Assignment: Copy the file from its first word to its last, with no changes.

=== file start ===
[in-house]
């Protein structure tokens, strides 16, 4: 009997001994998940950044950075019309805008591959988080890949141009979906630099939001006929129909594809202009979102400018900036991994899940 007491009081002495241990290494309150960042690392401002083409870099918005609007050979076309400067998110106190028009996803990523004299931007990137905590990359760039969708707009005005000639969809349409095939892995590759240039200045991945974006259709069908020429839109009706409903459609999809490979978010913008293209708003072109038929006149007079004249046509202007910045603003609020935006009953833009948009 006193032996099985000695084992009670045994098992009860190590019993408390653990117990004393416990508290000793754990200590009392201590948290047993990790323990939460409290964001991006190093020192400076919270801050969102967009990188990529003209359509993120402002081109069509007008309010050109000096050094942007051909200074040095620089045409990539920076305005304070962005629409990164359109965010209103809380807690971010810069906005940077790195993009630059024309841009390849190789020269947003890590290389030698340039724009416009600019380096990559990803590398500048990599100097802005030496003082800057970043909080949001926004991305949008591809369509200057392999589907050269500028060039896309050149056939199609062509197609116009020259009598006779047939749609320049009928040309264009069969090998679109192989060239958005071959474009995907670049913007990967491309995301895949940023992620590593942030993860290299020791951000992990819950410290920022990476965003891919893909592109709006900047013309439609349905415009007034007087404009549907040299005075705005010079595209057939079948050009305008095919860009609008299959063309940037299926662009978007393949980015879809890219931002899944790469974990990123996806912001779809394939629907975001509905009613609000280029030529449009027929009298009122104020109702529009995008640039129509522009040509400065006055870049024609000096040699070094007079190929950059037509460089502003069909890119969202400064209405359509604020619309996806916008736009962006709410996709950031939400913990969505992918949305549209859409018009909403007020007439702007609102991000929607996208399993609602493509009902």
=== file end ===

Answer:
[in-house]
């Protein structure tokens, strides 16, 4: 009997001994998940950044950075019309805008591959988080890949141009979906630099939001006929129909594809202009979102400018900036991994899940 007491009081002495241990290494309150960042690392401002083409870099918005609007050979076309400067998110106190028009996803990523004299931007990137905590990359760039969708707009005005000639969809349409095939892995590759240039200045991945974006259709069908020429839109009706409903459609999809490979978010913008293209708003072109038929006149007079004249046509202007910045603003609020935006009953833009948009 006193032996099985000695084992009670045994098992009860190590019993408390653990117990004393416990508290000793754990200590009392201590948290047993990790323990939460409290964001991006190093020192400076919270801050969102967009990188990529003209359509993120402002081109069509007008309010050109000096050094942007051909200074040095620089045409990539920076305005304070962005629409990164359109965010209103809380807690971010810069906005940077790195993009630059024309841009390849190789020269947003890590290389030698340039724009416009600019380096990559990803590398500048990599100097802005030496003082800057970043909080949001926004991305949008591809369509200057392999589907050269500028060039896309050149056939199609062509197609116009020259009598006779047939749609320049009928040309264009069969090998679109192989060239958005071959474009995907670049913007990967491309995301895949940023992620590593942030993860290299020791951000992990819950410290920022990476965003891919893909592109709006900047013309439609349905415009007034007087404009549907040299005075705005010079595209057939079948050009305008095919860009609008299959063309940037299926662009978007393949980015879809890219931002899944790469974990990123996806912001779809394939629907975001509905009613609000280029030529449009027929009298009122104020109702529009995008640039129509522009040509400065006055870049024609000096040699070094007079190929950059037509460089502003069909890119969202400064209405359509604020619309996806916008736009962006709410996709950031939400913990969505992918949305549209859409018009909403007020007439702007609102991000929607996208399993609602493509009902």